• Students to write a procedure about how to write a personal or business letter or address an envelope.
  • Students to write a story pretending they are a letter or a postcard.
  • As a class, brainstorm words about writing and posting letters. Perhaps some of these could be the spelling words for the week.
  • Students to brainstorm and list different types and styles of letters that could be written. For example – thank you letters, invitations, business and personal letters.
  • In pairs, students to discuss how letters can be used as a bridge between people. Brainstorm and list ideas for topics that could be included in a personal letter.

Student activity sheets

Student activity sheet solutions


  • Students to research the history of communication and create a timeline of significant events / inventions.
  • Students to select a period of history and write a letter to a person from that period explaining what society is like today.
  • Students to discuss the historical impact of letters. What do we learn about the lives of past generations through reading letters?
  • Students to interview an elderly person and ask how letter writing and communication have changed in his / her lifetime.
  • Students to research the history of oral story telling and present their findings in an oral report.


  • Students to record the number of items they receive in their letterbox over a period of two weeks. Sort the items into groups (eg catalogues, handwritten letters, bills, magazines) and graph the results.
  • Students to develop a coded alphabet, then write a letter using the code and deliver it to a friend to decipher.
  • Students to survey their class / year level / friends about the issues that most affect them at school. Record the responses and display them in a graph. Students to select one issue and write a letter to a teacher explaining the issue and how it could be resolved.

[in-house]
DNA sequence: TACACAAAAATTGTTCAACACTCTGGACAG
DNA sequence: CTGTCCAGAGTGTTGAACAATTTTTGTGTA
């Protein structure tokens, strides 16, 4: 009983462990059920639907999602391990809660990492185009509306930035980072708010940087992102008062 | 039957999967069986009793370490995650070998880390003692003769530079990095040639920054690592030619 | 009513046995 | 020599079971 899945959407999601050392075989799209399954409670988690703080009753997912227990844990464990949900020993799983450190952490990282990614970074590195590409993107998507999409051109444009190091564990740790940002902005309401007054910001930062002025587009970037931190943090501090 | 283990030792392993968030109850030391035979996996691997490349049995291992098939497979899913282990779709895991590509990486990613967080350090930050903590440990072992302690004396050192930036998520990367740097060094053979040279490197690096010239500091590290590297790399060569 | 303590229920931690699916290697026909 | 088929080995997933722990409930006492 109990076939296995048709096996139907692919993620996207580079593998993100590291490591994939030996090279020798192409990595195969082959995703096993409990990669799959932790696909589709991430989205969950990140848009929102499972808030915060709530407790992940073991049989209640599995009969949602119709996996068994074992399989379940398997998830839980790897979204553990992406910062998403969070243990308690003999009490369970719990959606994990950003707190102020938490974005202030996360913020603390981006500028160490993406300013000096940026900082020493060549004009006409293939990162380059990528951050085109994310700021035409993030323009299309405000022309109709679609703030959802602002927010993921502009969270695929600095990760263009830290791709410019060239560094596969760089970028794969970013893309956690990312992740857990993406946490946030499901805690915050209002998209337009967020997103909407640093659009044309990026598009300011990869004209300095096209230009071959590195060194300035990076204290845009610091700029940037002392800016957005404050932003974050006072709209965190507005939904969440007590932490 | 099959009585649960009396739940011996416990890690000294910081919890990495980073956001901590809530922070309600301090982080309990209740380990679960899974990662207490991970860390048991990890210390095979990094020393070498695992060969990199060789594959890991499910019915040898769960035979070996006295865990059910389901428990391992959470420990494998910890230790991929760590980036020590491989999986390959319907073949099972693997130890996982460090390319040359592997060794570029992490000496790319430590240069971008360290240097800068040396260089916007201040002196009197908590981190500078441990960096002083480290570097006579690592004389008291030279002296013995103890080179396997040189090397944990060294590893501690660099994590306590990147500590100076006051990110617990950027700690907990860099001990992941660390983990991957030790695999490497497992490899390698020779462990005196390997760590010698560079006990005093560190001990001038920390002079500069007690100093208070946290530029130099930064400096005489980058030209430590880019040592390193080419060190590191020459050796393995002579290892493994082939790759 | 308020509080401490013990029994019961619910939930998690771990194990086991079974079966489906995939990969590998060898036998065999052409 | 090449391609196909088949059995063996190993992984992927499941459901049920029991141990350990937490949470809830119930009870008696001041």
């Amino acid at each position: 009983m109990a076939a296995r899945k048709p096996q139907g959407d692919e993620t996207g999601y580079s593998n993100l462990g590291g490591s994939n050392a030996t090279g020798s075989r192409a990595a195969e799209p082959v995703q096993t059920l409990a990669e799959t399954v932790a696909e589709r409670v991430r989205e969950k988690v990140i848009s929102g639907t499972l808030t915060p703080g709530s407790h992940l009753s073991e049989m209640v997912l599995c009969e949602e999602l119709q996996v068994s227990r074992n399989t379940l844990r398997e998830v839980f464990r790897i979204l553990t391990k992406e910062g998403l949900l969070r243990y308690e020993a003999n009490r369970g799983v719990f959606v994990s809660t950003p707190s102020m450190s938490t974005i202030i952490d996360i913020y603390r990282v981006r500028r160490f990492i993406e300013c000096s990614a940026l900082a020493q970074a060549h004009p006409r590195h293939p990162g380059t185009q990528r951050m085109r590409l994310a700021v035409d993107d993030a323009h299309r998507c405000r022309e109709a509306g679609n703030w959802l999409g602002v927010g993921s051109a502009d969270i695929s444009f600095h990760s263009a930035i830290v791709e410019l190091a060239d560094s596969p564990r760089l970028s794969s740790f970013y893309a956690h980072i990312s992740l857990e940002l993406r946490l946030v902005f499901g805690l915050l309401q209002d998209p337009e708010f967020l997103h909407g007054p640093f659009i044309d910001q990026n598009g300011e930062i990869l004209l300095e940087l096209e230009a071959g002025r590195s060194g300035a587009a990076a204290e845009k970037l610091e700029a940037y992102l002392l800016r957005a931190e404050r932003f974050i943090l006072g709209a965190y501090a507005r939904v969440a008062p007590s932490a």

• Students to write a short letter to a friend, allocate a cost to each word or letter, and then calculate the cost of their letter.

Science / Technology

  • Students to investigate how email or text messaging works and then brainstorm possible communication technologies of the future.
  • Students to research historical writing implements, then design the ultimate writing tool.
  • Students to experiment with writing on different surfaces with various implements or materials (eg charcoal or chalk). Students should make predictions before they experiment and record their results.

The Arts

  • Students to research "cartouche" and then make one that represents their name.
  • Students to make recycled paper out of scrap paper and old newspapers and decorate.
  • Students to design a personalised seal to use when writing to friends. The seal could be printed on labels and stuck on the back of envelopes.
  • Students to create a birthday card for someone special and post it to them.

Health and Physical Education

  • Students to discuss the feelings they experience when they send or receive a card, letter or gift in the mail.

LOTE / Languages

  • Students to research a non-English alphabet and try to use it to write a short greeting to a friend.
  • Students to investigate how to say "I have sent you a letter", or "I have received your letter", in a language other than English.

Lesson and activity ideas downloadable PDF